Before the Crimean crisis, the Black Sea Fleet had two cruisers, one destroyer, two frigates, ten corvettes and one diesel-powered submarine and constituted a major naval power in the region. Its potential was only exceeded by the Turkish Navy which splits its forces between the Black Sea and the Aegean and Mediterranean theatres. The potential of the Black Sea Fleet will be further increased after completion of an ambitious modernisation programme which will add six new frigates, six new submarines, a Mistral amphibious assault ship and several other smaller vessels. Assuming no radical changes to the naval potential of other countries in the region, the Russian Black Sea Fleet will soon equal or be greater than the combined fleets of all the other Black Sea coastal states.

Apart from the increase in its offensive capabilities, Russia will also see its defensive posture strengthen. Crimea offers Russia a strong forward defence point, particularly against potential air and sea incursions into the south-western regions of the Russian Federation. Anti-ship and anti-aircraft capabilities of Black Sea Fleet complemented by similar land-based systems on the peninsula will together create a strong line of defence ahead of the Russian mainland.

Emerging duopoly?

Consequences of the crisis have been almost entirely negative for Ukraine. Crimea was Ukraine’s window to the Black Sea and home to key naval bases in Sevastopol and Donuzlav Bay, which are now lost.  The Ukrainian navy has, at least temporarily, lost most of its warships during the Crimean crisis and currently has only one vessel capable of full-scale combat operations – the Hetman Sahaydachniy. The loss of naval bases in Crimea leaves Odessa as the primary and only alternative place for the dislocated Ukrainian Navy. However this naval base is potentially well within the operational range of missile systems located in Crimea and due to its geographic location, a Russian blockade would be relatively easy to execute.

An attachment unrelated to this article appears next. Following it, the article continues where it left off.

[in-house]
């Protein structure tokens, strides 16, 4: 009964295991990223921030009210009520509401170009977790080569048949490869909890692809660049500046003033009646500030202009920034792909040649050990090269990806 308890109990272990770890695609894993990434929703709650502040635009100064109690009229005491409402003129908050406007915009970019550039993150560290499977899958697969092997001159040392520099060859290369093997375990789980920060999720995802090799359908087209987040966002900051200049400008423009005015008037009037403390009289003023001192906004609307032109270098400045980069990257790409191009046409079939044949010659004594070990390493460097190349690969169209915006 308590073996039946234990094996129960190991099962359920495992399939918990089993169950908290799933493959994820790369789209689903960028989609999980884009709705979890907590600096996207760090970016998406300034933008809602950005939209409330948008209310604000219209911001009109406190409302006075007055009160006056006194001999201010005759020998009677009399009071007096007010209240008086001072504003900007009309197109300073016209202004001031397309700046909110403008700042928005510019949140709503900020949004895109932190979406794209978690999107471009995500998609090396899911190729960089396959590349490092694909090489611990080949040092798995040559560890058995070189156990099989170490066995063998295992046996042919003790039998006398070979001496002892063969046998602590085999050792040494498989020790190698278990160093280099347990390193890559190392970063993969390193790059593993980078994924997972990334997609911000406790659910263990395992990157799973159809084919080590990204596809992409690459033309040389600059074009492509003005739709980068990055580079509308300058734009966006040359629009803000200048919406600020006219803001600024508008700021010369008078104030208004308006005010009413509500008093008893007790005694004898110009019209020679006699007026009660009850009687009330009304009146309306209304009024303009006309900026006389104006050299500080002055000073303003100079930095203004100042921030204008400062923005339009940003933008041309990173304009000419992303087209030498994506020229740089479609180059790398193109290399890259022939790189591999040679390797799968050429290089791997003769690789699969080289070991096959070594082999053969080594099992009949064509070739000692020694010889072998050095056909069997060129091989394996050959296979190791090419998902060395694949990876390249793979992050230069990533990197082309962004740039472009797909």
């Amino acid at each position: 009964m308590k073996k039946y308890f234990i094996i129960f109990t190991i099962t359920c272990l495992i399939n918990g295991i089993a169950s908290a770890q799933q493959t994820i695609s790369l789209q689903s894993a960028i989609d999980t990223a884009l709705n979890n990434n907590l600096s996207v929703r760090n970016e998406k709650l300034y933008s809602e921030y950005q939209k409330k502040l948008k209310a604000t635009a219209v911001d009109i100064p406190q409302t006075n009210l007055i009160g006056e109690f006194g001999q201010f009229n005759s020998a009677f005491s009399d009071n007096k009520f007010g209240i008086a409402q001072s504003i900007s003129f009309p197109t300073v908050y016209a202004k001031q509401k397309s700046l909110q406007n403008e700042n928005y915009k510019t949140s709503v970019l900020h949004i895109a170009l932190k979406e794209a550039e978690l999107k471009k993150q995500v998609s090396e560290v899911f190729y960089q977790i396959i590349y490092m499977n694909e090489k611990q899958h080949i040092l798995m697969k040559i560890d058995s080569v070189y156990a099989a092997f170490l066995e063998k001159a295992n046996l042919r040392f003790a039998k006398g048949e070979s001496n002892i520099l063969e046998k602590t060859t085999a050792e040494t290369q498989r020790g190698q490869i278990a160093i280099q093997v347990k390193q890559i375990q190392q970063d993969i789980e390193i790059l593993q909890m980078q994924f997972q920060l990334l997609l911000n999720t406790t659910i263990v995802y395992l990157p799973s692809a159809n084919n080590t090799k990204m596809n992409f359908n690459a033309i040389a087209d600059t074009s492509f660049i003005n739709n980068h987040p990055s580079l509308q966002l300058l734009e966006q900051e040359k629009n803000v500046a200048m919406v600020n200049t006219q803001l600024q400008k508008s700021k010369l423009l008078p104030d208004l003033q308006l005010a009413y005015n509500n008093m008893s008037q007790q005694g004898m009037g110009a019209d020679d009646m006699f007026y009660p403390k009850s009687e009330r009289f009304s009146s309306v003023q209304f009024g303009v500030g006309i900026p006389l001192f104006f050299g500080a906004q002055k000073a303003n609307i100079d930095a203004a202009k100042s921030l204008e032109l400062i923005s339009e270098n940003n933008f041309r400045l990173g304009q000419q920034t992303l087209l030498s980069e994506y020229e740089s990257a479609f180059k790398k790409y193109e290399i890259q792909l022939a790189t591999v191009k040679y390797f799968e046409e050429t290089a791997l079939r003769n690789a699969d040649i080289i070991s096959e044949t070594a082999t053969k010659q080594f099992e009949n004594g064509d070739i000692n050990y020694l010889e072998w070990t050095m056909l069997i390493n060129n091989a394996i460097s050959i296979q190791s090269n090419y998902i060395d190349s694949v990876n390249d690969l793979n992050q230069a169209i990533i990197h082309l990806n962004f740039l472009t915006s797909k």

The annexation of Crimea has significantly changed the balance of power in the region towards a more duopolistic geopolitical arrangement – between Russian and Turkey. To some extent, this arrangement resembles one from the 18th or 19th century. From the Turkish point-of-view, the immediate impact of the crisis is rather negative since the country has to now face a more powerful and assertive Russian presence in the Black Sea region resulting in the deterioration of Ankara’s relative position versus Moscow. The newly expanded Russian military presence will likely put Turkey in a more defensive position in the Black Sea.

Ankara has often voiced concerns about Russian actions in the region in the recent years. With the annexation of Crimea, however, it avoided challenging Moscow directly and can be seen as a result of Turkey’s “zero problems with neighbours” foreign policy. There is also a notable increase in trade and economic relations between both countries along with a significant dependence on Russian energy for Turkey. Both countries also recognise each other’s strength and position in the region and understand that a direct confrontation would have far reaching consequences, potentially destabilising vast areas across the Black Sea, Middle East, Caucasus and Central Asia.

The new balance of power also underlines Turkey’s role as the sole local actor capable of potentially challenging Russian expansion in the region. This increases the importance of Ankara on the international stage and elevates it further as an alternative to Moscow for smaller countries. Therefore, the crisis provides Turkey with an opportunity to capitalise on its status of a regional power. However, the extent of that impact will significantly depend on US policy choices and the degree to which Washington will actually decide to support Ankara directly rather than countering Russia by strengthening other actors in the region.